New Smaller Saws from Bad Axe Tool Works
Mark Harrell at Bad Axe Tool Works has always taken a different path than other modern sawmakers. Instead of imitating the look of classic British saws, Harrell has always favored American styles, with their steel backs and distinct tote profile. And he launched his sawmaking business by making the biggest backsaws first , most sawmakers have started by introducing a dovetail saw.
This summer Harrell has introduced two new backsaws that are going to make your buying decisions far more difficult. We still have a bunch of carcase saws here from our recent review of the category and spent a morning evaluating where these saws fit in the very competitive carcase saw category.
About the Saws
I’m going to call these new Bad Axe saws “carcase” saws, though Harrell calls the big one a “sash/tenon saw” and the small one a “carcase/sash.” The saws from Bad Axe don’t really fit into any one distinct category, according to Charles Holtzapffel’s seminal chart. But the Bad Axe saws we tested are filed for crosscut and are 12″ to 14″ long. So they will likely be used for carcase work. At least in my shop they would. Whew, explanation over.
I’m not a nationalist, but one thing I really like about the Bad Axe saws is their unapologetic American-ness. Before I started selling drugs in school zones and could afford fancy new saws, my favorite saw was a Wheeler, Madden & Clemson carcase saw. I like everything about the saw, from the way it looks to the way it hangs. And the Bad Axe tools are like that.
In fact, Harrell has taken this one step further by making the back available in gunsmith-blued steel or in stainless steel (for a small upcharge). You also have eight different options for your sawnuts, from traditional split nuts in brass to stainless slotted nuts, blued nuts and more.
For this fact alone, Harrell deserves a high-five. Though I like the way brass split-nuts look, I have munged far too many of them over the years as I tightened my nuts each season (this blog post will never make it through a parental dirty-word filter).
Offering steel nuts , slotted or split , is a great move in my book. Earlier this year a machinist made some stainless split nuts for my backsaws and I could not be happier. I am mung-free.
So they look good and feel good in your hand, but how do they cut? Dang fast.
I brought the entire staff into the shop one morning to work with all of the carcase saws we had sitting around. We all have different preferences, especially where the tote is concerned. But one thing was clear from our testing: the Bad Axe saws blazed through the material. They weren’t as smooth as the Gramercy, which cuts like silk. But they went toe-to-toe with the other fast saws, such as the Adria and the Medallion. And the Bad Axe saws left an acceptably smooth surface behind.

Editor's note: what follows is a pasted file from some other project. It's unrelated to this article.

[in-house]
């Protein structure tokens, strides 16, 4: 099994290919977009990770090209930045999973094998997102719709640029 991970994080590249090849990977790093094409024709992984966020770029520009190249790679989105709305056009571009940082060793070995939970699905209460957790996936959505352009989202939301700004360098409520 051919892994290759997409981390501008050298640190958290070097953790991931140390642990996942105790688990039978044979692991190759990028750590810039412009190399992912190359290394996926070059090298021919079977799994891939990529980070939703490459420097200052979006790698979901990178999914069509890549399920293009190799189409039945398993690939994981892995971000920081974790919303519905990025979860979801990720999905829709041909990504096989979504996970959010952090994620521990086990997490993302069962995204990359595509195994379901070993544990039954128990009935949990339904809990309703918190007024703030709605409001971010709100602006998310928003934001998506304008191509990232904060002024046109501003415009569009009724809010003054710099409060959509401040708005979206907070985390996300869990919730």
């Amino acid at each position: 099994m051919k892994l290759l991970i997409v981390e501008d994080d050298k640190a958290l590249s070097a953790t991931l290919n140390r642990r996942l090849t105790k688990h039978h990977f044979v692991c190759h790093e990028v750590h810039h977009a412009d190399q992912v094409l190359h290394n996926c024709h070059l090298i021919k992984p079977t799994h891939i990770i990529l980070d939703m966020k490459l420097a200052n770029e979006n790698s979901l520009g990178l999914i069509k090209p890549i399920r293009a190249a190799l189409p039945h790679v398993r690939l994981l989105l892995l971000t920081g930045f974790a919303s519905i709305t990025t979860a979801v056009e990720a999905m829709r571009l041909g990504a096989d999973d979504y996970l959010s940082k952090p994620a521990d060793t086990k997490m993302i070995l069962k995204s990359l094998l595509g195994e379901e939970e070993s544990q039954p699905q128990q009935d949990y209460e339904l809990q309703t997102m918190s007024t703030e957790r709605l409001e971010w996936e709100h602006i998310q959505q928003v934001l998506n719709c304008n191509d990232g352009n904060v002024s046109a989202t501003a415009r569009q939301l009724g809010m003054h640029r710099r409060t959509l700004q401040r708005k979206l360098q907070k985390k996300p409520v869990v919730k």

“That saw,” Megan said, “is a monster.”
Of course, a major reason the Bad Axe saws are so fast is because of their materials and teeth. The small Bad Axe we used is 13 ppi, 12″ long with a .025″-thick sawplate. The larger Bad Axe is 12 ppi, 14″ long with a .025″-thick sawplate. So these two saws are coarser and use a thicker sawplate than any of the other carcase saws we own, which are 14 ppi or 15 ppi.
The Bad Axe saws left a bigger kerf behind than the other saws, mostly due to the thickness of the sawplate. Sawplate thickness is a matter of taste. Some sawyers prefer thinner saws with a thinner kerf, which are easier to push. Others prefer thicker saws with a wider kerf, which are less likely to kink. It’s your call.
Bottom line: These saws are worth serious consideration; and they should be at the top of your list if overall durability is an issue. The thicker sawplate and the steel nuts (get the steel nuts) means you are less likely to cam out your nuts or kink your plate. You also can order these saws with a variety of filings. The 14″ saw filed rip would make a nice small tenon saw.
We’re happy to hang these saws up on the pegs above our benches and look forward to the Harrell’s next batch of saws.
– Christopher Schwarz
Like Saws? Want to Know More? Check these Links
– The Norse Woodsmith site is one of my favorite saw sites. Learn to make and sharpen your own saws.
– Pete Taran’s VintageSaws.com is a great place to learn about saws, how to restore them and how to sharpen them. Taran also sells refurbished vintage saws and sharpening equipment.
– When you start combing the DisstonianInstitute.com then you are official a saw geek. Learn about every saw that Disston made for woodworkers. An awesome and deep site.
– If you want to get started in sawing, I recommend our “Handtool Essentials” book, which features great articles from all of our contributors about all aspects of hand craft. Heck, that sucker is on sale right now for $15.